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A Feminist Comparative Economic Systems

A Feminist Comparative Economic Systems Abstract This study proposes that feminist research be integrated into the field of comparative economic systems (CES) and that CES return to its traditional institutionalist methodologies to facilitate more complete analyses of economic systems and feminist alternatives to these systems and institutions. The study describes the evolution of CES, drawing attention to an increasing reliance on econometric modeling that reflects a shift in focus away from systems. An inventory of research on women and gender that has appeared in CES journals and textbooks finds little on topics other than formal labor markets in transition economies. The study contrasts this literature on women and gender in transition economies to research on this topic by women from transition economies, a literature that CES journal authors do not reference. It concludes by proposing a feminist economics approach that focuses on gender-differentiated impacts of economic systems, analyses of households, and equity as a measure of progress. http://www.deepdyve.com/assets/images/DeepDyve-Logo-lg.png Feminist Economics Taylor & Francis

A Feminist Comparative Economic Systems

Feminist Economics , Volume 17 (3): 35 – Jul 1, 2011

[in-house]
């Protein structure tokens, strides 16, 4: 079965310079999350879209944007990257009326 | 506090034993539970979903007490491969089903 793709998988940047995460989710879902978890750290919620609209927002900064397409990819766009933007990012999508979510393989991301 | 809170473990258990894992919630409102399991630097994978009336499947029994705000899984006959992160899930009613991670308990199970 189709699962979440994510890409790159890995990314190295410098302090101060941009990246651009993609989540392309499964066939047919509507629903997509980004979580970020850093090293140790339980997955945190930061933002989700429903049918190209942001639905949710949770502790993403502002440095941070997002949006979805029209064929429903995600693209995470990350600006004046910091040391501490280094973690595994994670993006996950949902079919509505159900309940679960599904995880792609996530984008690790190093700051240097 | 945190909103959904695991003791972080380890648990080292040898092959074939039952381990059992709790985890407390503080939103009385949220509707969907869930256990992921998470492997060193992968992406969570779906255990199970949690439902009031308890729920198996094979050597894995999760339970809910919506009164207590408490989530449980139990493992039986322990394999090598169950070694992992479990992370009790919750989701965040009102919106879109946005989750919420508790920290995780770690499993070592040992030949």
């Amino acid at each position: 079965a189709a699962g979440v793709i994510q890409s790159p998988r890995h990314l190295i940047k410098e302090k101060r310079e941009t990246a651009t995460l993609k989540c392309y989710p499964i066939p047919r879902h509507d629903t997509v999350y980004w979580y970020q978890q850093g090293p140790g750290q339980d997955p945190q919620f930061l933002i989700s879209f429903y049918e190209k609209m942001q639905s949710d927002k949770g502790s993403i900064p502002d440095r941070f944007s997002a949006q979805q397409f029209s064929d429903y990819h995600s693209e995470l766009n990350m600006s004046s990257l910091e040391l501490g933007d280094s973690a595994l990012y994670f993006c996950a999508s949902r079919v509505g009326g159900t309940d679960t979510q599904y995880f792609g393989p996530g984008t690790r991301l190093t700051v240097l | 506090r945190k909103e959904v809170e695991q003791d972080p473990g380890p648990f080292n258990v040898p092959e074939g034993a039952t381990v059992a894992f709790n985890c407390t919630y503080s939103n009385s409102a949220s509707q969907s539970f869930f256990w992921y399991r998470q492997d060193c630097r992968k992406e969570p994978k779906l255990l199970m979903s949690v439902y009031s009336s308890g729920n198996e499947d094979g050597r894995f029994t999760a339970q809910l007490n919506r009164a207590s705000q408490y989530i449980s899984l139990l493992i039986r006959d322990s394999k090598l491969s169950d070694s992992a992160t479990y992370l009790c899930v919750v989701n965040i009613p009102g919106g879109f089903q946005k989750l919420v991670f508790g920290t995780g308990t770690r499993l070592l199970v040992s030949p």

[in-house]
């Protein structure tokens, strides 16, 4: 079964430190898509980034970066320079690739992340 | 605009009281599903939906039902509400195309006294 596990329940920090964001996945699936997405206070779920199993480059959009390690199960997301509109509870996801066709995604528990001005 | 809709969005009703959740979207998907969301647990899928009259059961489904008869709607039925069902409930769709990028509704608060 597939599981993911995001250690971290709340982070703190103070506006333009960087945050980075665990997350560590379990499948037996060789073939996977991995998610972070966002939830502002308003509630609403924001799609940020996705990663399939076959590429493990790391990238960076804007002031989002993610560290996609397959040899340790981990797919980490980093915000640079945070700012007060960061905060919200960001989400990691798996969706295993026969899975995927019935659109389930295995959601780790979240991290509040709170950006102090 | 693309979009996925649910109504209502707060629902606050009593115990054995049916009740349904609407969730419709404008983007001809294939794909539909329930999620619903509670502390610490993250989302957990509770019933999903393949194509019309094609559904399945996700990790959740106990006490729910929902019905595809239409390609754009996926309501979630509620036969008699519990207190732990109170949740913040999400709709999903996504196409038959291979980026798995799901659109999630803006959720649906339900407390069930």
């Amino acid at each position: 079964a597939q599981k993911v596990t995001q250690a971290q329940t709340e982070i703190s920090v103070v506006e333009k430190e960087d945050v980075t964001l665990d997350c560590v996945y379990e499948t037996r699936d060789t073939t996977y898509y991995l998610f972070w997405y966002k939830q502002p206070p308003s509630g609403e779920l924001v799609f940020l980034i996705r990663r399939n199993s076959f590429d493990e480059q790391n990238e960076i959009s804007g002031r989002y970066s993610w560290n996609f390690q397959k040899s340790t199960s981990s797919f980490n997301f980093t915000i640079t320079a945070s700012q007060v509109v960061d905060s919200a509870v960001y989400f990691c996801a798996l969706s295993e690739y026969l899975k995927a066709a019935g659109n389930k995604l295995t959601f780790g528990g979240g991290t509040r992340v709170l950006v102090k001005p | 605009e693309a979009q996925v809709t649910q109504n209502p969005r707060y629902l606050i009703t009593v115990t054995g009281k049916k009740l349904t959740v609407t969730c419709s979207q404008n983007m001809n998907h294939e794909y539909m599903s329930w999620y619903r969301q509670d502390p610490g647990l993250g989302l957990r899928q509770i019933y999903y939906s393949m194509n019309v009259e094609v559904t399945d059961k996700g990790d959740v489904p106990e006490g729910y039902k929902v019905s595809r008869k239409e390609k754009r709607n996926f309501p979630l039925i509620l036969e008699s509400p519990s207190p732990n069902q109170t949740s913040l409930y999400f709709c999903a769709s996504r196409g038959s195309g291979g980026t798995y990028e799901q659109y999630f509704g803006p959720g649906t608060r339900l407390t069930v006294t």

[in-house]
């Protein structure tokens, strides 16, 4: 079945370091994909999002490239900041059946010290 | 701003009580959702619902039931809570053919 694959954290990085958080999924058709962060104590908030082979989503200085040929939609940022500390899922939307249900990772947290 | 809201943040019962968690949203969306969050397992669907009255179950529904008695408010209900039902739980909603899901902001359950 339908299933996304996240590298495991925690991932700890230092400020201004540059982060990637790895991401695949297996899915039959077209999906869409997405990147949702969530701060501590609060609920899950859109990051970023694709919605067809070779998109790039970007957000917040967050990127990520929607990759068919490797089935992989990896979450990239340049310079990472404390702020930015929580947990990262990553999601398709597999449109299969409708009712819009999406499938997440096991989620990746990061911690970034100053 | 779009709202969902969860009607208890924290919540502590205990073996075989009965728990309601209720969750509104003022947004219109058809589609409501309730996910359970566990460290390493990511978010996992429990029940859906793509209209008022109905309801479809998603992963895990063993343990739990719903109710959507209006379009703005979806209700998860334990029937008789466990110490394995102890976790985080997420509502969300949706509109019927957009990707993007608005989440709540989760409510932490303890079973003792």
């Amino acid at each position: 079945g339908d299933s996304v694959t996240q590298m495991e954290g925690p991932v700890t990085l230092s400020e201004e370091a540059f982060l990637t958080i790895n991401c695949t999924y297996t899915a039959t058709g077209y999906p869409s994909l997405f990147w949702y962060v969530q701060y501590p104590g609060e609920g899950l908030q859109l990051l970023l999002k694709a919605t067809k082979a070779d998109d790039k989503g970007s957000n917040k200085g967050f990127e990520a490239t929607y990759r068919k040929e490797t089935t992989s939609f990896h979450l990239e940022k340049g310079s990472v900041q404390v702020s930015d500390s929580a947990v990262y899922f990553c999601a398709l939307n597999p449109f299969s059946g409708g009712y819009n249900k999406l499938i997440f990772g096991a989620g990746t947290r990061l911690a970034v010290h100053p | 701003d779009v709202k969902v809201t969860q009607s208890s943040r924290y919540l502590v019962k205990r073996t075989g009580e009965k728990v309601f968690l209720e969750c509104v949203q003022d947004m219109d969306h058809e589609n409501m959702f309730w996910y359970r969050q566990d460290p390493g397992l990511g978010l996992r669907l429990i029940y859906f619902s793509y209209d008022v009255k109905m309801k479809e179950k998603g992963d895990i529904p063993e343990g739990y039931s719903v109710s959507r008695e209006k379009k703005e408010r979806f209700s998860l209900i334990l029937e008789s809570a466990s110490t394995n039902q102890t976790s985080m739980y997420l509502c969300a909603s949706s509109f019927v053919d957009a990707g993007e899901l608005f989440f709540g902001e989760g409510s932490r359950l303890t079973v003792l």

35 pages

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Publisher
Taylor & Francis
Copyright
Copyright Taylor & Francis Group, LLC
ISSN
1466-4372
eISSN
1354-5701
DOI
10.1080/13545701.2011.582847
Publisher site
See Article on Publisher Site

Abstract

Abstract This study proposes that feminist research be integrated into the field of comparative economic systems (CES) and that CES return to its traditional institutionalist methodologies to facilitate more complete analyses of economic systems and feminist alternatives to these systems and institutions. The study describes the evolution of CES, drawing attention to an increasing reliance on econometric modeling that reflects a shift in focus away from systems. An inventory of research on women and gender that has appeared in CES journals and textbooks finds little on topics other than formal labor markets in transition economies. The study contrasts this literature on women and gender in transition economies to research on this topic by women from transition economies, a literature that CES journal authors do not reference. It concludes by proposing a feminist economics approach that focuses on gender-differentiated impacts of economic systems, analyses of households, and equity as a measure of progress.

Journal

Feminist EconomicsTaylor & Francis

Published: Jul 1, 2011

Keywords: Economic methodology; feminist theory; economic transition; women; post-socialism; economic systems; B54; P5; P20

References